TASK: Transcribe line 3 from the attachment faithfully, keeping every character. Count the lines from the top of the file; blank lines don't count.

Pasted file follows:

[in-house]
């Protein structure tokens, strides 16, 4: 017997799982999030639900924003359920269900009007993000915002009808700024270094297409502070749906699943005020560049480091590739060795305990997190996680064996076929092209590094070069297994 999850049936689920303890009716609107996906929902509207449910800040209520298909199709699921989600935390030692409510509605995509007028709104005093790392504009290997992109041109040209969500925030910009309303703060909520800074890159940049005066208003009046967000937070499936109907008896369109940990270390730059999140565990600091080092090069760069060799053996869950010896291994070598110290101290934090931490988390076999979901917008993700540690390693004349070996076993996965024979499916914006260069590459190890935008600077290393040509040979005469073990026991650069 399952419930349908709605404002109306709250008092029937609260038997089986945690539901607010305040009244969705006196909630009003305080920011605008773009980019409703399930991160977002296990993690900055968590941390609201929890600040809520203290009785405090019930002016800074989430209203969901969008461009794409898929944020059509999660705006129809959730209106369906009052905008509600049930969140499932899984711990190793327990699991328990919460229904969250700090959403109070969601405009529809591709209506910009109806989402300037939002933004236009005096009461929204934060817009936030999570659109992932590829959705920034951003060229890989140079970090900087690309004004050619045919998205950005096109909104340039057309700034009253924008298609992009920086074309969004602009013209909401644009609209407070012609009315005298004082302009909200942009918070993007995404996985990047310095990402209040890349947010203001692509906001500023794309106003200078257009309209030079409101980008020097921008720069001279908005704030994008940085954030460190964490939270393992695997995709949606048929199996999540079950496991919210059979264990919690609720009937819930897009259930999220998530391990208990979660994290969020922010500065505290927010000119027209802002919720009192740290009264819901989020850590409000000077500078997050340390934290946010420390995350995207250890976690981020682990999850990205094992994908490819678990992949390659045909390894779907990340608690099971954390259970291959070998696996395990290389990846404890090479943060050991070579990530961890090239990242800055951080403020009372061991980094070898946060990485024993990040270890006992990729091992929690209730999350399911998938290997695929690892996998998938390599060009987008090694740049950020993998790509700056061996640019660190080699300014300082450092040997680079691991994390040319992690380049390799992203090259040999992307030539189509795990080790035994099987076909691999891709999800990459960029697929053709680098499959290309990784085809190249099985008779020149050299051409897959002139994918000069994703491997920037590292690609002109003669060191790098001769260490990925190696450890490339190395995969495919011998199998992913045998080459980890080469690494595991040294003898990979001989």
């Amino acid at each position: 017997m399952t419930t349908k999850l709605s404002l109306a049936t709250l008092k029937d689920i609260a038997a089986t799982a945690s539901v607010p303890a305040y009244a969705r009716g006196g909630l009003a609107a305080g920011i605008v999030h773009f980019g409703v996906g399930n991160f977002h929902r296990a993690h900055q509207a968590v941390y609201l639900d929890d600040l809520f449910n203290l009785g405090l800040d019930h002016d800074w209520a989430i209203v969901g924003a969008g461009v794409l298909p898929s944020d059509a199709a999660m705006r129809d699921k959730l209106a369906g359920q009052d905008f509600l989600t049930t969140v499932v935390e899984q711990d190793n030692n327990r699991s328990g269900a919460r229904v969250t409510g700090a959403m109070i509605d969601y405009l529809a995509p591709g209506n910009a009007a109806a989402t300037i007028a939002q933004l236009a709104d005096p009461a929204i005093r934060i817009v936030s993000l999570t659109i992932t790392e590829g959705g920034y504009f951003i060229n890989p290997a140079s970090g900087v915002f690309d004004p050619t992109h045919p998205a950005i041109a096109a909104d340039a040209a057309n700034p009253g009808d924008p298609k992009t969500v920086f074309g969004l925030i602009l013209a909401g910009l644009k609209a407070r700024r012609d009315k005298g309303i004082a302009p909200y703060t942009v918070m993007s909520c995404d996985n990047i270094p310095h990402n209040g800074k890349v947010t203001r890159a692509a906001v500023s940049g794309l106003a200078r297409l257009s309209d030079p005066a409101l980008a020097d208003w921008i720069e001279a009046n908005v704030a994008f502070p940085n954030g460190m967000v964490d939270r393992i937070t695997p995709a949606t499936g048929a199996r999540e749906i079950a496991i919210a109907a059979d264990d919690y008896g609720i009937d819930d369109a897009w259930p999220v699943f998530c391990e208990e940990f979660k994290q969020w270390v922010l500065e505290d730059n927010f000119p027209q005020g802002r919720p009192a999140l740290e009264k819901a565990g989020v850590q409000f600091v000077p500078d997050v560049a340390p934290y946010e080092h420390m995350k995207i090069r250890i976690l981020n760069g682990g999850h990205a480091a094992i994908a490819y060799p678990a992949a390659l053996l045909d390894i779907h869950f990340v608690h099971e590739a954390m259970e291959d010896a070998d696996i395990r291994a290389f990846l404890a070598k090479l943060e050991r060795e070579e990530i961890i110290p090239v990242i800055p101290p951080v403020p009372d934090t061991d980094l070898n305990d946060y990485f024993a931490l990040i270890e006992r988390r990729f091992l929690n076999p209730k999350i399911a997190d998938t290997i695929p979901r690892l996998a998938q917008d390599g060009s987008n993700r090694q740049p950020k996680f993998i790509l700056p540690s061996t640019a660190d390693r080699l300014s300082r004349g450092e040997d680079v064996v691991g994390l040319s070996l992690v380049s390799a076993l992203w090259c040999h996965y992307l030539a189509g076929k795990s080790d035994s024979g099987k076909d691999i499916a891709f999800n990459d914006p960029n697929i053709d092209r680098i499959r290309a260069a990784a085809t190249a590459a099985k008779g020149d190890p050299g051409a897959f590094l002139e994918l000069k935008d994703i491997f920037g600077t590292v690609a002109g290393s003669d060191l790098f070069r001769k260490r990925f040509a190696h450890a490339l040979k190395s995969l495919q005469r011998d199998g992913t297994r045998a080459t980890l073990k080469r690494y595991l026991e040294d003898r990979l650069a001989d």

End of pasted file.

């Amino acid at each position: 017997m399952t419930t349908k999850l709605s404002l109306a049936t709250l008092k029937d689920i609260a038997a089986t799982a945690s539901v607010p303890a305040y009244a969705r009716g006196g909630l009003a609107a305080g920011i605008v999030h773009f980019g409703v996906g399930n991160f977002h929902r296990a993690h900055q509207a968590v941390y609201l639900d929890d600040l809520f449910n203290l009785g405090l800040d019930h002016d800074w209520a989430i209203v969901g924003a969008g461009v794409l298909p898929s944020d059509a199709a999660m705006r129809d699921k959730l209106a369906g359920q009052d905008f509600l989600t049930t969140v499932v935390e899984q711990d190793n030692n327990r699991s328990g269900a919460r229904v969250t409510g700090a959403m109070i509605d969601y405009l529809a995509p591709g209506n910009a009007a109806a989402t300037i007028a939002q933004l236009a709104d005096p009461a929204i005093r934060i817009v936030s993000l999570t659109i992932t790392e590829g959705g920034y504009f951003i060229n890989p290997a140079s970090g900087v915002f690309d004004p050619t992109h045919p998205a950005i041109a096109a909104d340039a040209a057309n700034p009253g009808d924008p298609k992009t969500v920086f074309g969004l925030i602009l013209a909401g910009l644009k609209a407070r700024r012609d009315k005298g309303i004082a302009p909200y703060t942009v918070m993007s909520c995404d996985n990047i270094p310095h990402n209040g800074k890349v947010t203001r890159a692509a906001v500023s940049g794309l106003a200078r297409l257009s309209d030079p005066a409101l980008a020097d208003w921008i720069e001279a009046n908005v704030a994008f502070p940085n954030g460190m967000v964490d939270r393992i937070t695997p995709a949606t499936g048929a199996r999540e749906i079950a496991i919210a109907a059979d264990d919690y008896g609720i009937d819930d369109a897009w259930p999220v699943f998530c391990e208990e940990f979660k994290q969020w270390v922010l500065e505290d730059n927010f000119p027209q005020g802002r919720p009192a999140l740290e009264k819901a565990g989020v850590q409000f600091v000077p500078d997050v560049a340390p934290y946010e080092h420390m995350k995207i090069r250890i976690l981020n760069g682990g999850h990205a480091a094992i994908a490819y060799p678990a992949a390659l053996l045909d390894i779907h869950f990340v608690h099971e590739a954390m259970e291959d010896a070998d696996i395990r291994a290389f990846l404890a070598k090479l943060e050991r060795e070579e990530i961890i110290p090239v990242i800055p101290p951080v403020p009372d934090t061991d980094l070898n305990d946060y990485f024993a931490l990040i270890e006992r988390r990729f091992l929690n076999p209730k999350i399911a997190d998938t290997i695929p979901r690892l996998a998938q917008d390599g060009s987008n993700r090694q740049p950020k996680f993998i790509l700056p540690s061996t640019a660190d390693r080699l300014s300082r004349g450092e040997d680079v064996v691991g994390l040319s070996l992690v380049s390799a076993l992203w090259c040999h996965y992307l030539a189509g076929k795990s080790d035994s024979g099987k076909d691999i499916a891709f999800n990459d914006p960029n697929i053709d092209r680098i499959r290309a260069a990784a085809t190249a590459a099985k008779g020149d190890p050299g051409a897959f590094l002139e994918l000069k935008d994703i491997f920037g600077t590292v690609a002109g290393s003669d060191l790098f070069r001769k260490r990925f040509a190696h450890a490339l040979k190395s995969l495919q005469r011998d199998g992913t297994r045998a080459t980890l073990k080469r690494y595991l026991e040294d003898r990979l650069a001989d």